If you can conceive of something useful or entertaining that isn’t yet on the market, then others will likely find it useful and entertaining too. And they will buy it. But don’t think you can wear many different hats at once. Ask for help. Teamwork is a key component in a successful development strategy. Look to professional designers if you must. Let an expert (not your unemployed cousin Vinnie) do the marketing. It’s better to earn a smaller percentage of something than zero percent of nothing. And, of course, secure a patent on your brainchild.
Here’s how to apply for your first patent:
- Jot down your idea and make some hand sketches on a napkin.
- Download a free copy of Autosketch or Sketchit and learn to make professional-looking drawings using your computer or smartphone. You can even use the Paint program that came with your computer. If that’s too much, then low-cost professional drafting services are available almost everywhere.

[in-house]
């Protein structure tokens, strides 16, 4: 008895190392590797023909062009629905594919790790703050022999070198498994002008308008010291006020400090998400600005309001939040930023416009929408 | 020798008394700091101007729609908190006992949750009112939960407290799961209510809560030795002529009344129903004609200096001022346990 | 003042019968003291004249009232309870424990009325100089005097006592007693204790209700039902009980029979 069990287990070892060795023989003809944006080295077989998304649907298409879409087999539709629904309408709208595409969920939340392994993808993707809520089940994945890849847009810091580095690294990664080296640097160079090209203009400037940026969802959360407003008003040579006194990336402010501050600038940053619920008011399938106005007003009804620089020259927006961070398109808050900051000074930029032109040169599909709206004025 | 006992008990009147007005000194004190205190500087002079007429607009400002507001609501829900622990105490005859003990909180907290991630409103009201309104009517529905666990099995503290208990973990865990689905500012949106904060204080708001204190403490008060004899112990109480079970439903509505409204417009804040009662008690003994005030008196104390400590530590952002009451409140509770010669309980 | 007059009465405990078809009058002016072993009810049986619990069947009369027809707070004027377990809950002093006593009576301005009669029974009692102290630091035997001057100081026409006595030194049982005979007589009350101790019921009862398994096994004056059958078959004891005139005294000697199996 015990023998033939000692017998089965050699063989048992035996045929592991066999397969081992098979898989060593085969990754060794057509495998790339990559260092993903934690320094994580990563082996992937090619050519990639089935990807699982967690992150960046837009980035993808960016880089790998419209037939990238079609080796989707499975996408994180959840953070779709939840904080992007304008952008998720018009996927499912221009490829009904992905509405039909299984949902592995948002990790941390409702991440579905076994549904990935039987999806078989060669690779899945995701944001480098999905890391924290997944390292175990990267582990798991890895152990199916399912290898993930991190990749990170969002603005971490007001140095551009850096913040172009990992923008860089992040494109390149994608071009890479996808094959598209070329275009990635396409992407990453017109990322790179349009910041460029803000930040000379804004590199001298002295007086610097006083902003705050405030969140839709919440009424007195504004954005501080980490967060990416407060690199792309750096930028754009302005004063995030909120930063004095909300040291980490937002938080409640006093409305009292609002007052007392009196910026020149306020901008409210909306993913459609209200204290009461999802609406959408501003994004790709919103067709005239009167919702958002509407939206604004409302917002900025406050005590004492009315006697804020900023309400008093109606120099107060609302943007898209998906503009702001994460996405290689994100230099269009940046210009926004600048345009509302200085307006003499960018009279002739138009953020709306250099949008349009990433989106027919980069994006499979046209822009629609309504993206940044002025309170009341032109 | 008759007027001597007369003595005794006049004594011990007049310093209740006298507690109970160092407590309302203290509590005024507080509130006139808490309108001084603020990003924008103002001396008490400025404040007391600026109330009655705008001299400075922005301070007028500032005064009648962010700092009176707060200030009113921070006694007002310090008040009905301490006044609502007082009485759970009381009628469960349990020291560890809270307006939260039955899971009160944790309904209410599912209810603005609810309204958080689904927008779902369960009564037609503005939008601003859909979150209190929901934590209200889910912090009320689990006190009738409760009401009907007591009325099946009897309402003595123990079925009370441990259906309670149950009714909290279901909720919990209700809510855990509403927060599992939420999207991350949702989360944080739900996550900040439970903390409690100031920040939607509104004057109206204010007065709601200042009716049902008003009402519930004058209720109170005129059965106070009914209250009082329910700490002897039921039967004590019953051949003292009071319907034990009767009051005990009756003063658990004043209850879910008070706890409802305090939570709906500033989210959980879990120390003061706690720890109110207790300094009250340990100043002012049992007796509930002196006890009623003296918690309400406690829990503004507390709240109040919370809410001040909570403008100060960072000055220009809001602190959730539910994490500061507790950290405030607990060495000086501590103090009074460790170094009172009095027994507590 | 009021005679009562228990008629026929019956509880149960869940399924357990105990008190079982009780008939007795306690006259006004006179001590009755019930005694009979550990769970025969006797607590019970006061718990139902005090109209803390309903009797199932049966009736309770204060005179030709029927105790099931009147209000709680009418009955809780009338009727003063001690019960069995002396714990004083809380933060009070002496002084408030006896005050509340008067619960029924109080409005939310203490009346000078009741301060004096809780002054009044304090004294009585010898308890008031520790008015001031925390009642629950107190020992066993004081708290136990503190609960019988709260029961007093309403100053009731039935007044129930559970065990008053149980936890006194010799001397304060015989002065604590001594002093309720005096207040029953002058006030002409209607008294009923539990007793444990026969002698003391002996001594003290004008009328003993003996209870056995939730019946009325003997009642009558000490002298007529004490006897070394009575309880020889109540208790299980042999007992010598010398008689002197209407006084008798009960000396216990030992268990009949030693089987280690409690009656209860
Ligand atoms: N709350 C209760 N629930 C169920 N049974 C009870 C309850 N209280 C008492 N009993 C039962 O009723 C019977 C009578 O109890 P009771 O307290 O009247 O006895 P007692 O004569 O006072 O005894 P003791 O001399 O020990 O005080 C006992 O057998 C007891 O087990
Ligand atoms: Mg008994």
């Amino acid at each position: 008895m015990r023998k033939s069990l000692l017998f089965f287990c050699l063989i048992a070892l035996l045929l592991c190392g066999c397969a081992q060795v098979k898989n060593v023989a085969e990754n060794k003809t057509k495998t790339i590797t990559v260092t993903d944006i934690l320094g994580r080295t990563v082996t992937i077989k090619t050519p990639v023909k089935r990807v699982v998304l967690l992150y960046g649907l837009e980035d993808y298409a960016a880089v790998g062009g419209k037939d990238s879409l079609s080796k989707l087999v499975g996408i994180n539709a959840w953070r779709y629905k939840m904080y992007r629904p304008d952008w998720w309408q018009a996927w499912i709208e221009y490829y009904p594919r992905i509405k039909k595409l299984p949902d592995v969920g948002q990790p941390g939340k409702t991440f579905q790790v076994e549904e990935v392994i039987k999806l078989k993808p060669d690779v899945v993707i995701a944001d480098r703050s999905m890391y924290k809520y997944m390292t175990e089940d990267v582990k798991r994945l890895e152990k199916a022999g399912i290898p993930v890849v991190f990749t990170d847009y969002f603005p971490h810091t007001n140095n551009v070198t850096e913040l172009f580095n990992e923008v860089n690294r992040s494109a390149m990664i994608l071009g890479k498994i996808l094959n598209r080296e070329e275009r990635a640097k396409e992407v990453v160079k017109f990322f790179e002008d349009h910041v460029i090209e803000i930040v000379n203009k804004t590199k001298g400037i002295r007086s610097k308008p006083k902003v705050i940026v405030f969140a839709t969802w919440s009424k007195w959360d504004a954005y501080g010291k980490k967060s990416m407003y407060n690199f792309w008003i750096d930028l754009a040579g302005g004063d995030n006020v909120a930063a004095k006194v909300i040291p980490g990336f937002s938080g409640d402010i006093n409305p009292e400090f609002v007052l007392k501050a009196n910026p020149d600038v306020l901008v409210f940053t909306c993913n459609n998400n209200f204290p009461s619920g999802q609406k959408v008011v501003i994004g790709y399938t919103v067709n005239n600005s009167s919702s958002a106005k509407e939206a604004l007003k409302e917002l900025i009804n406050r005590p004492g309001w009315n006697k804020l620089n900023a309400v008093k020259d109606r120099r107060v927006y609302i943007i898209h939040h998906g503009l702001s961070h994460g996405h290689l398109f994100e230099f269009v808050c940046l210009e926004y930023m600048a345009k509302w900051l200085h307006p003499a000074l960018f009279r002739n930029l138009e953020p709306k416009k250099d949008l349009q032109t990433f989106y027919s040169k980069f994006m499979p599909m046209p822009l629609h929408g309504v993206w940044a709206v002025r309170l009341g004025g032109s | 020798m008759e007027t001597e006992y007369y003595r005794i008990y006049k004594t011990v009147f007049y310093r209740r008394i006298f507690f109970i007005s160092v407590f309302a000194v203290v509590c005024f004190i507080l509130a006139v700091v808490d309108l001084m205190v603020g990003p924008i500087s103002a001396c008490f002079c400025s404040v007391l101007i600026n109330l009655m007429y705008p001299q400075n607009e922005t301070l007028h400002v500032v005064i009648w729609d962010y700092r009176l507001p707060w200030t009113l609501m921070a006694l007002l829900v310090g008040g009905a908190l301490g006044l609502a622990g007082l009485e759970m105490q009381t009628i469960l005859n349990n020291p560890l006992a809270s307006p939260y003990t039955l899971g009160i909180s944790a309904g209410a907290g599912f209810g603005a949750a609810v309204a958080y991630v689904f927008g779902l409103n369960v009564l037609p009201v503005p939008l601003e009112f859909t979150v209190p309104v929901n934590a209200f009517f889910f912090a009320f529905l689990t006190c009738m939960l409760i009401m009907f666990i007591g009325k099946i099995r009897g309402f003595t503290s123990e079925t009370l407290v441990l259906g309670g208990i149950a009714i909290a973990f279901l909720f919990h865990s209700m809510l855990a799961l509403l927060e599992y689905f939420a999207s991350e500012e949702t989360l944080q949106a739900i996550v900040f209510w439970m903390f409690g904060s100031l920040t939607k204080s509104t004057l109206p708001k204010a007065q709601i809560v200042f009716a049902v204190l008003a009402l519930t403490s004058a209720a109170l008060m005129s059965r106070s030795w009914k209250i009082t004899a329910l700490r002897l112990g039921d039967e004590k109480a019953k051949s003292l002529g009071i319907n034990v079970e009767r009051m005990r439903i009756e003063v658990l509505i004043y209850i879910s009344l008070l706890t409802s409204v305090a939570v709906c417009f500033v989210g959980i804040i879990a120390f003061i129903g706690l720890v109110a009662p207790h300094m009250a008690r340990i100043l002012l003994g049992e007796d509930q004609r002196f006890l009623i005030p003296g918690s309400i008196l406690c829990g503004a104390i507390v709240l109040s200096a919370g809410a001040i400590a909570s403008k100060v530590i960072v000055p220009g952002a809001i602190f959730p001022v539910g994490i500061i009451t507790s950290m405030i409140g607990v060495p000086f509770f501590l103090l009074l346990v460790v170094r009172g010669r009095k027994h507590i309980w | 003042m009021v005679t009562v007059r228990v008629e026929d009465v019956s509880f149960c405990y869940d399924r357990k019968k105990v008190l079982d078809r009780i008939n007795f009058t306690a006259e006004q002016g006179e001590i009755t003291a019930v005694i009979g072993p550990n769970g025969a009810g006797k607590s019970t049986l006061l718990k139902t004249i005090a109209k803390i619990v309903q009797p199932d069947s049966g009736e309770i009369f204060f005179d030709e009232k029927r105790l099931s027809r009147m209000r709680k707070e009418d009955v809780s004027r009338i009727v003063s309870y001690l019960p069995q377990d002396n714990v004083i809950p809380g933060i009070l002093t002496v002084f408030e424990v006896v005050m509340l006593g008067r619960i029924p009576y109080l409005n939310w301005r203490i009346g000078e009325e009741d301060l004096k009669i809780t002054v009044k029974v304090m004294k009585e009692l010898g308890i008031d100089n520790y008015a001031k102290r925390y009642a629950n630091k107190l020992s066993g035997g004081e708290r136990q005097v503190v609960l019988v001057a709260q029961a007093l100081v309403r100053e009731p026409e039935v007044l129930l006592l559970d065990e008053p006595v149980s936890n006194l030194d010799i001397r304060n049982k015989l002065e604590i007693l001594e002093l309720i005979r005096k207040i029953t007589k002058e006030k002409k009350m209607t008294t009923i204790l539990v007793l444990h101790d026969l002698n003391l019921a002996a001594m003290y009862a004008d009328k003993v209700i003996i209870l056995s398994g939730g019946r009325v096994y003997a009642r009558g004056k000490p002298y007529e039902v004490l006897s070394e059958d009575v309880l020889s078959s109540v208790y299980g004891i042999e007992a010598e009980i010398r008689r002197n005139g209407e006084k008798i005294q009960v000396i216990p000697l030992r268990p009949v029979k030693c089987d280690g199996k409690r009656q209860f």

- Write up a simple textual description of your device to preface your drawings. Usually, one of two views (front and side) are enough. You don’t need lots of dimensioning for a patent application. Roll it all up into a pdf file to upload with your electronic application.
- Go to the website for your country’s patent office and file a patent application online. U.S. and Canadian online patent application procedures are geared for ordinary people to navigate and you don’t need an expensive patent attorney. Don’t waste your money.
- Be sure to specify that you’re an individual inventor or group of inventors, not a corporation. The fees are half for individuals. A typical Canadian patent application will cost you $200.
- Once you have registered your application, you effectively have a ‘patent pending’ or ‘patent applied for.’ Go ahead and solicit pricing from manufacturers or think about how you might fabricate the product yourself.
- Talk with professional marketers and distributors.